God intended for His people to enter the Promised Land only a short time after leaving the bondage of Egypt. They spent about a year in building the Tabernacle, receiving the Law, and organizing their new country. Then Moses, the great leader, sent twelve men, one from each tribe, to survey the Promised Land. They were to bring back a report on how to best advance.
After forty days of spying the land, the spies returned with two very different perspectives. Ten saw the walls of the cities as too high to scale and the people as too powerful to conquer. Only two looked through eyes of faith and saw God as more than able and fruit worth every sacrifice.
One of these faith-filled men was Joshua. His name means “Jehovah saves”, and the Lord used him to eventually lead the nation of Israel into victory.
The other faithful spy was Caleb. The phrase “wholly followed the Lord” appears six times in the Bible—all six refer to this amazing man. He was the only other person in his peer group to believe God. However, due to the unbelief of the majority, Caleb had to endure forty years of wandering in the wilderness until his entire generation died off.
Can you imagine the crushing disappointment Caleb felt when he realized that he was not going to enter the Promised Land for forty more years? It wasn’t his faith that failed, yet he had to experience some of the consequences that resulted from others’ unbelief.
How did he continue to follow? He did not allow himself to be frustrated by looking around at others’ failures, or fearful by looking ahead at a bleak future. He simply pushed past the disappointment by looking to the Lord his God.
He then claimed his rightful inheritance by faith. He had a promise from God through Moses—and he believed it. For forty-five long years he held on to the promise with a bulldog grip.
Finally, the day came when he knew it was time for action. He seized the opportunity. In verse 11 of chapter 14 of Joshua, Caleb said, “I am as strong this day as I was in the day that Moses sent me…for war, both to go out, and come in. Now, therefore, give me this mountain, whereof the Lord spake in that day.” He was eighty-five years old.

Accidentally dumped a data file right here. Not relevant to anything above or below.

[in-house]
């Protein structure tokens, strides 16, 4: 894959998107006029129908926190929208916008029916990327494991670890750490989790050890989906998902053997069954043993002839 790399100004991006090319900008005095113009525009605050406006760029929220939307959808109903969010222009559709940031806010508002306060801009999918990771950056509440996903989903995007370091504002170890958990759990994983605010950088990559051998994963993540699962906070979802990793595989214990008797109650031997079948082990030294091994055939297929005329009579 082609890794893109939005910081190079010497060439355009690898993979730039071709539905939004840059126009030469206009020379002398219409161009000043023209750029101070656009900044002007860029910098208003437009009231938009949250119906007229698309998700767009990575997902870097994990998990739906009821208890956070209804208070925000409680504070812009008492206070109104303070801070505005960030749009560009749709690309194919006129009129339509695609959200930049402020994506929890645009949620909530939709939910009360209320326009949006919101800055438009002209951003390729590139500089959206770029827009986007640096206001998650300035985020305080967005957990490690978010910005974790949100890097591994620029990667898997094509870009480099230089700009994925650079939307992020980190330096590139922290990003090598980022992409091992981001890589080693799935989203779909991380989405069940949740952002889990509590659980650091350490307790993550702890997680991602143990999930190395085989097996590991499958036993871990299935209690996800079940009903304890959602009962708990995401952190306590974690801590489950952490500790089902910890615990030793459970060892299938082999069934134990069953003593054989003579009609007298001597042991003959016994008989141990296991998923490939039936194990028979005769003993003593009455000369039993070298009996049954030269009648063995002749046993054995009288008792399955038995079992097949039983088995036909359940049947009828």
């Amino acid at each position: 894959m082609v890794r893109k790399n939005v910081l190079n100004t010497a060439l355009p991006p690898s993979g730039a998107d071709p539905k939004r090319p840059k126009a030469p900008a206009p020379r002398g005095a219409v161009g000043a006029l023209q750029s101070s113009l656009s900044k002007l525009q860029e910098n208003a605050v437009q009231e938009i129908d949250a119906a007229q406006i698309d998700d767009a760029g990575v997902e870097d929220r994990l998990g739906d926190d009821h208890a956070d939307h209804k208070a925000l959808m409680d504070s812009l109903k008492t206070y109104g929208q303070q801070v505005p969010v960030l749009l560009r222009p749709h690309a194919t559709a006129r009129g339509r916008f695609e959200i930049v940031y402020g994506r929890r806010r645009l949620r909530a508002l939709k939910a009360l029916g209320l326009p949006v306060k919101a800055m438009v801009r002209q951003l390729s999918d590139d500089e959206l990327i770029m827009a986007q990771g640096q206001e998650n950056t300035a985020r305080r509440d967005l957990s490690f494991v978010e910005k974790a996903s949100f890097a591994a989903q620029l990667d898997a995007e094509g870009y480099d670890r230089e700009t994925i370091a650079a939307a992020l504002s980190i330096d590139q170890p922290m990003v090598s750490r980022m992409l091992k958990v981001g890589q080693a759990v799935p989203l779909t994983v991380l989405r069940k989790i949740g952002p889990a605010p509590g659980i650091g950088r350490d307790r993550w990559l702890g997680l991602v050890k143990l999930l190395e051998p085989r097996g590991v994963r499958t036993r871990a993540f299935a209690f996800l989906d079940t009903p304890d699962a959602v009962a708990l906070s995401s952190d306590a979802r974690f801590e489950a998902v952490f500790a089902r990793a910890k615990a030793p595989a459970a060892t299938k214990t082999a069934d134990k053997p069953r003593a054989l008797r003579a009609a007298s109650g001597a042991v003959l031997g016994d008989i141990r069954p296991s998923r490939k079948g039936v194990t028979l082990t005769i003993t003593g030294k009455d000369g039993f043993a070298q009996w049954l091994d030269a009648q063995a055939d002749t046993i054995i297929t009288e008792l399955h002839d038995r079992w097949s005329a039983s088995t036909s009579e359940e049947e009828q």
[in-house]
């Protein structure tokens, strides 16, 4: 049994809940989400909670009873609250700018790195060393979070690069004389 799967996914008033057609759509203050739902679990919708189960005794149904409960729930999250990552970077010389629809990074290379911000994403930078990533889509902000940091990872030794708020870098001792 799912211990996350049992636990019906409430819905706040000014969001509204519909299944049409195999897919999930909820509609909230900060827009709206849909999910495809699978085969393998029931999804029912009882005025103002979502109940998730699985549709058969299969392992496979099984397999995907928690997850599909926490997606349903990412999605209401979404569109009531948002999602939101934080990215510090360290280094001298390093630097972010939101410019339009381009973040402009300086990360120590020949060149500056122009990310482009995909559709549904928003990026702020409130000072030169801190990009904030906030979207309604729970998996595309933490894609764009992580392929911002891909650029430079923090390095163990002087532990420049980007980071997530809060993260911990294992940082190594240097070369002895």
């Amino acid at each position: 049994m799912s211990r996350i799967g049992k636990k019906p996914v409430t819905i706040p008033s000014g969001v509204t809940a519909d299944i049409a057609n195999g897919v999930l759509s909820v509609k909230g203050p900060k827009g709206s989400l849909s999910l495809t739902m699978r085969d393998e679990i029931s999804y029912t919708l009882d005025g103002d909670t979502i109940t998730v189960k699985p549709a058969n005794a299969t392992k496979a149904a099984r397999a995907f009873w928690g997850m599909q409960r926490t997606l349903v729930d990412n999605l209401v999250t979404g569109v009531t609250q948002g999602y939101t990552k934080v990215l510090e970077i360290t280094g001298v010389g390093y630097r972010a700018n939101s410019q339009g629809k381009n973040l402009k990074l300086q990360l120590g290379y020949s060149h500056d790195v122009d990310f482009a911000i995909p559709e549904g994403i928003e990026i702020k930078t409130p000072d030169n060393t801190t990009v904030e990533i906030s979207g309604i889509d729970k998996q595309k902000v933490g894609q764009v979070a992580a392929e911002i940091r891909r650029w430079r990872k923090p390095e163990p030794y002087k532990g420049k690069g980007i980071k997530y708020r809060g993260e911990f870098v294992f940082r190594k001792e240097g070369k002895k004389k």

Caleb didn’t expect any free handouts. Through discipline and tenacity, he had maintained his strength for the coming battle. He realized Joshua’s God-given authority and once again asked for permission to pursue the promise God had given. With Joshua’s blessing, Caleb claimed it.
There aren’t many details of the battle. It simply says he asked for the best and most difficult possession, the beautiful, fruitful mountain of Hebron that held the giant Anakims in great, fenced cities. And then he stated, “If so be the Lord will be with me, then I shall be able to drive them out, as the LORD said.”
I hear the humility of complete dependence on God. I imagine a tenacious warrior with a long white beard and a gleaming sword running fearlessly toward the enemy. With God on His side, they didn’t stand a chance!
Hebron means “fellowship with God”. This is the best and most fruitful place in the world. The giants of laziness, greed, and lust would paralyze us in complacency and carnality. The fenced cities of generational sins, bitterness, or fear would make us flee to the dry, barren wilderness of defeat.
But if we would “wholly follow the Lord”, we must push past disappointments and claim God’s promise by faith. We must persist and maintain strength—even when the wait is longer than we expected.
Then, when opportunity comes, and God will make sure it does, seize it with humility. The world has yet to see what God can do with one man who will “wholly follow Him”.